Being Confident is a Better Strategy Than Being Scared
In the proliferation of career and job search advice these days, the importance of building confidence and exuding positive energy seems to be underplayed. It seems everywhere you look the majority of advice content is all about the negative, served up as scare tactics to chip away at our self esteem. Here’s a sampling of headlines:
5 phrases that make you look ridiculous to your coworkers
8 biggest blunders on resumes
3 things that will kill a job interview fast
6 signs your boss doesn’t like you
4 signs you’re going to get fired
So, yes, this is probably pretty effective in figuring out all the things NOT to do, and what to be paranoid about. But this can put you in a defensive position. Why not be proactive and fill your mojo with positive things to focus your energy on instead to work toward being confident in the workplace?
We’ve been reading through a lot of articles and blog posts and have collected the best pieces of advice on building positivity, tossing in a bit of our own experience. Here’s the top 5 things you can work on to ensure your career approach is framed through a bright, positive lens – which also happens to be crucial if & when you engage in a job search!
This is the foundation for everything, for keeping your energy levels up, for keeping your body’s frame and brain processor in top working order. You gotta do something, no matter how small or how big. The smartest smart phone is just a shiny paperweight if the battery is dead. And the fastest engine isn’t going anywhere with a rusted out chassis and flat tires.
- Don’t let yourself be complacent.
Try something beyond what you’ve already done. Push and test yourself. Pick up a guitar and learn 5 basic chords. Borrow your kid’s camera and go shoot a sunset. If you’re a runner, try cycling. If you’re a cyclist, get to a pool and swim laps. Learn how to do a Macro in a spreadsheet. We’re not talking learning rocket science or a complete new language. And you don’t even have to be good at whatever you try – the point is to TRY. It will expand your experiences and stretch your brain and muscles. And it builds resistance to being wary of trying anything new that comes along in your career.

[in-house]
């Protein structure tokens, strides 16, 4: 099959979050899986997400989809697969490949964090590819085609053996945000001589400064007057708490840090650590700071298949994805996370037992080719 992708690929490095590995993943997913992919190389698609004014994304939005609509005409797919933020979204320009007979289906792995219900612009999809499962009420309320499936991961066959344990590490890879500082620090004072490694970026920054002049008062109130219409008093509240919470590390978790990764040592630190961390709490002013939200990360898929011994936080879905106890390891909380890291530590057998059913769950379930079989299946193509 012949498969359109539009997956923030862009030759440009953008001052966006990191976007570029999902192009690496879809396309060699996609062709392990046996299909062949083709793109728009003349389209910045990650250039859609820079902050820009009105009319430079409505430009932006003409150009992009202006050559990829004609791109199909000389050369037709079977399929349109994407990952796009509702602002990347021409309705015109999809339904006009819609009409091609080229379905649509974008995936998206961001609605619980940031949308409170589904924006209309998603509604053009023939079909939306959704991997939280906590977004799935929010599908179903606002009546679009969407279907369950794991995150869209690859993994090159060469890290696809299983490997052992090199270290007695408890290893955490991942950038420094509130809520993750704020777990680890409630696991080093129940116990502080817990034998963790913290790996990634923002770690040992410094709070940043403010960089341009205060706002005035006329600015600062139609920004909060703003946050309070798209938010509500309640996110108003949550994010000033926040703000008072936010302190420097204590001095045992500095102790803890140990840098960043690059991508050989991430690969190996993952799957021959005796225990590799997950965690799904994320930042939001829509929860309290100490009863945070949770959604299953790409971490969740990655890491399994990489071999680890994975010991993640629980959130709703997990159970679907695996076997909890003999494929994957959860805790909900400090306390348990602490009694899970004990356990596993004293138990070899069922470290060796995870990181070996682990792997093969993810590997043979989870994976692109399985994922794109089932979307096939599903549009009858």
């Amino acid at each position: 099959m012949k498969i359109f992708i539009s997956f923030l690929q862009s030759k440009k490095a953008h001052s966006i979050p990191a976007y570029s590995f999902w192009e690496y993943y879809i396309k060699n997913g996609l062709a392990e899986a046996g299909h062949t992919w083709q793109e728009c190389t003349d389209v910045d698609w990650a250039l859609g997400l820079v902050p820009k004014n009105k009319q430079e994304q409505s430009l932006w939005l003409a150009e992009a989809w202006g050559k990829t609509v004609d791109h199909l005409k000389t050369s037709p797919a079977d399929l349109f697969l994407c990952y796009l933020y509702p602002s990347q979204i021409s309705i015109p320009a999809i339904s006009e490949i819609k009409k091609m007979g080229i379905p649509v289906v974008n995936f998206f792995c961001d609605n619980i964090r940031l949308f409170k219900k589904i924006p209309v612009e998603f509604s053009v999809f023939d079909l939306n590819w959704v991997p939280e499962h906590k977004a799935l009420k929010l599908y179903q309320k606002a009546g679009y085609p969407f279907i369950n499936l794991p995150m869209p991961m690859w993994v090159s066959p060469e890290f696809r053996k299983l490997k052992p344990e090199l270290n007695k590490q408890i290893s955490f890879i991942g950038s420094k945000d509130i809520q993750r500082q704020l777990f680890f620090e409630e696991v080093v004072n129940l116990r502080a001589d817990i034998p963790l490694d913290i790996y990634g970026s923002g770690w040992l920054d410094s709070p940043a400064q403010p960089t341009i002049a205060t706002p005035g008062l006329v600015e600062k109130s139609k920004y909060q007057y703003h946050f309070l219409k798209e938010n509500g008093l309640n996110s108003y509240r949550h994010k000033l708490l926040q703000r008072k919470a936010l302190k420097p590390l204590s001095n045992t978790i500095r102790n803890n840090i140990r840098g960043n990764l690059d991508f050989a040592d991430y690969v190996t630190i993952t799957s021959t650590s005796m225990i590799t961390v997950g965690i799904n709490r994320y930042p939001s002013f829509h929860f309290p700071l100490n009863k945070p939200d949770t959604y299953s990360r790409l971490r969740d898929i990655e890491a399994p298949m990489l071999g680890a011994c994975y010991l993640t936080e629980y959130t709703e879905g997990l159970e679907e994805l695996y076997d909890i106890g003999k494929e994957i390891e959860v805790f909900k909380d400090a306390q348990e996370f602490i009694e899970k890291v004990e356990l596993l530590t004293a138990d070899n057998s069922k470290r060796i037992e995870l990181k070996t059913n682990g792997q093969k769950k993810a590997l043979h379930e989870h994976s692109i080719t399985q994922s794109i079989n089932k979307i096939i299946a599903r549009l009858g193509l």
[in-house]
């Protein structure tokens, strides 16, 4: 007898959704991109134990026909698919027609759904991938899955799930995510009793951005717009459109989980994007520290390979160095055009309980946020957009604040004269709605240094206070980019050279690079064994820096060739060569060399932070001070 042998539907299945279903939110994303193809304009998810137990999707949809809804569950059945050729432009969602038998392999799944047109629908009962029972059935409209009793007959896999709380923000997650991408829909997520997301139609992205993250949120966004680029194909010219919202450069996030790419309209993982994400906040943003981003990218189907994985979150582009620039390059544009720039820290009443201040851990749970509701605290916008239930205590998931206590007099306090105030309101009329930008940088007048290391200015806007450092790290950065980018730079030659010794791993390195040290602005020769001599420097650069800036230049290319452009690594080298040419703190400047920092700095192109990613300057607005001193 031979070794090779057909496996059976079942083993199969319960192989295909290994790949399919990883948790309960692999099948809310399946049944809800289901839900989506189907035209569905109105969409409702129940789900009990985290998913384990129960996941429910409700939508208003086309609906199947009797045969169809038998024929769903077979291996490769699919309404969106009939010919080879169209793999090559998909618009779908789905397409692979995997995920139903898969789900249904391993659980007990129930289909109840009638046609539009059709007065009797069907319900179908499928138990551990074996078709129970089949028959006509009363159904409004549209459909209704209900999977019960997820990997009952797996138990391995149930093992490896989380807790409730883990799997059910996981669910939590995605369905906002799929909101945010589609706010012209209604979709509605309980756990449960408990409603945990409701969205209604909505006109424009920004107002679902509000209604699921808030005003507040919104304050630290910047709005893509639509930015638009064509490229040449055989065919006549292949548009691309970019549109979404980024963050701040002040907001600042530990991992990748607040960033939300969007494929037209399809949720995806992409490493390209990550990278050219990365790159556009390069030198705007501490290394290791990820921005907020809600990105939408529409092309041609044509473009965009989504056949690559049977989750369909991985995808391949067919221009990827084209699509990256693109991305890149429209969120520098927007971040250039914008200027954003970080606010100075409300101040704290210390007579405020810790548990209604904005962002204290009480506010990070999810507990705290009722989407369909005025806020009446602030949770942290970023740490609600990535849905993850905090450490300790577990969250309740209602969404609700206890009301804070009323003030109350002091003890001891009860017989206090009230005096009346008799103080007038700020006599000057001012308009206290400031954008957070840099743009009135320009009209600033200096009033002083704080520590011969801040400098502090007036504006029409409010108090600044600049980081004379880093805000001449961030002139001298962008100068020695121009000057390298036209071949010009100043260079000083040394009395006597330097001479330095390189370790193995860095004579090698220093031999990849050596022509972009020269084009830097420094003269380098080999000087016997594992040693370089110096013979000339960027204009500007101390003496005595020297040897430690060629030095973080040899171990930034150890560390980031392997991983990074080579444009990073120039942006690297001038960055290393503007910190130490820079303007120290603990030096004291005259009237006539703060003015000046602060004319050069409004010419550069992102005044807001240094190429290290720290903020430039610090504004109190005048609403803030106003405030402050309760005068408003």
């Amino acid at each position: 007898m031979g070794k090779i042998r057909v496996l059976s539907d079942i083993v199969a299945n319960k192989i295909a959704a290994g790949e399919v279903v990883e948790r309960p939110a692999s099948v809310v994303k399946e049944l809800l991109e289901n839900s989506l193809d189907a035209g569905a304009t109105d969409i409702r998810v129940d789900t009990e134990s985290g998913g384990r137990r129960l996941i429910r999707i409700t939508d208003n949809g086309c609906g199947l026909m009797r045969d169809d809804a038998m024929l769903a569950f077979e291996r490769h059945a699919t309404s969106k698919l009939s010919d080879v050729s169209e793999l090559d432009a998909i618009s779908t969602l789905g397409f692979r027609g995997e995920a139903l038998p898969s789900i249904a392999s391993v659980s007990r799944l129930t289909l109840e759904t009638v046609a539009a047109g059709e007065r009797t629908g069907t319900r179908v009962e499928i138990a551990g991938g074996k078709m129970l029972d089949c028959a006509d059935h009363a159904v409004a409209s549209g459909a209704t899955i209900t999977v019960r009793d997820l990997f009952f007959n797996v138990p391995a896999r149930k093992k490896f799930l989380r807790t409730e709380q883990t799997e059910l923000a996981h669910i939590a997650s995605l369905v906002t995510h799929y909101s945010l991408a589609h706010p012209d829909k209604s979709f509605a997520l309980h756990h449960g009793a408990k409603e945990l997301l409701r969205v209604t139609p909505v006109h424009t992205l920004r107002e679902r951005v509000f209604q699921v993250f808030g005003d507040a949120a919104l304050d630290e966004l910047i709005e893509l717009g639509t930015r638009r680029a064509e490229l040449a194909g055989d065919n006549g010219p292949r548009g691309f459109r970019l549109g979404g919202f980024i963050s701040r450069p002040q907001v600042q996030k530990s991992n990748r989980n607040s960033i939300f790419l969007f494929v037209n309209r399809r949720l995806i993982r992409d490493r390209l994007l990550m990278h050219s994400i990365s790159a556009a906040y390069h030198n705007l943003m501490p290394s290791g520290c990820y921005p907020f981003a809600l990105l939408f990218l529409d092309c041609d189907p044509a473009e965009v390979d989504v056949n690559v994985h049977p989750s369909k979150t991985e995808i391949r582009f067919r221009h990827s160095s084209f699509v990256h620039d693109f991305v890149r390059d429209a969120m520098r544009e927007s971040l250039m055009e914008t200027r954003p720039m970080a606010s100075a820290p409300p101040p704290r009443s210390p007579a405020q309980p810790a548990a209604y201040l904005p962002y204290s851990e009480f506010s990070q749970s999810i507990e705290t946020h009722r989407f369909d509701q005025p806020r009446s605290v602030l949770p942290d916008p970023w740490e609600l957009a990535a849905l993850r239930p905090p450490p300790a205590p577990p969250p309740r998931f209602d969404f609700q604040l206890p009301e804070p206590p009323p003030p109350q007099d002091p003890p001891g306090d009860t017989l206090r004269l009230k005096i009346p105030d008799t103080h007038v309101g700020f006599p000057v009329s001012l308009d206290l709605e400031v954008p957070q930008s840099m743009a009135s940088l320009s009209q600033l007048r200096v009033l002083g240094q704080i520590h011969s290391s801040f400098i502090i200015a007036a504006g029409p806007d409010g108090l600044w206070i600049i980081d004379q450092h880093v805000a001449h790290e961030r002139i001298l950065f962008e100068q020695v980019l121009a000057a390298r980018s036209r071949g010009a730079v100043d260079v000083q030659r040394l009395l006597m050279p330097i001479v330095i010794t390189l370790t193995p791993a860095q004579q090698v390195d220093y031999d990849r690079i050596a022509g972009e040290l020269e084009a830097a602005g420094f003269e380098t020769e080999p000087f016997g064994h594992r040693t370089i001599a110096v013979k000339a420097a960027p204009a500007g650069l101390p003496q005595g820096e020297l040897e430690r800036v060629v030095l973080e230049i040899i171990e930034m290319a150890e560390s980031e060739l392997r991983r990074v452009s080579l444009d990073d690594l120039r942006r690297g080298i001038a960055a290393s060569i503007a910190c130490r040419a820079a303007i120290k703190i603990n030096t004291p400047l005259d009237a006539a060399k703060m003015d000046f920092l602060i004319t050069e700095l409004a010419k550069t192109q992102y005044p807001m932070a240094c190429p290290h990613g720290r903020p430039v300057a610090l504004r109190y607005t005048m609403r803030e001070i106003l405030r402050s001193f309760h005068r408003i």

- Celebrate other people.
Everyone usually always has something valuable to offer – if you look deep enough and with an open mind. Find it and call it out. Confident people don’t have to fight for credit for an idea, or fight to always prove they’re right. Propping other people up with positive reinforcement works it’s magic all the way up the ladder. Dale Carnegie said “Be hearty in your approbation and lavish in your praise.” Positive energy is contagious.
- Own your weaknesses, in addition to owning your strengths.
This is not easy. Who wants to talk about what they’re not good at? Or how they’ve failed? Accomplishments are so much more fun to talk about (short of being a braggart, because no one likes that). And we are inundated with lists and stats and “record highs” through sports, the stock market, and even the Guinness Book of World Records, all pushing us to compete and exploit our strengths. And that is all super productive, but owning your weaknesses is also a strength, and actually makes us stronger. Look at all the top major league pitchers. Almost without exception they are amazing at their pitching craft, but terrible at batting. But that’s ok! They get in and get the job done for what they were hired to do. And good coaches know how best to adjust for this weakness to win games.
- Derive your happiness from within.
This is also not easy. It’s not like buying a new suit. (although, that will give you a little boost in “looking good”) It takes time and discipline and training to build these “muscles”. Just like training for a marathon. But what is constructed with meticulous care on the inside, in your head and in your heart, will be expressed with strong, calm confidence on the outside. Make the investment!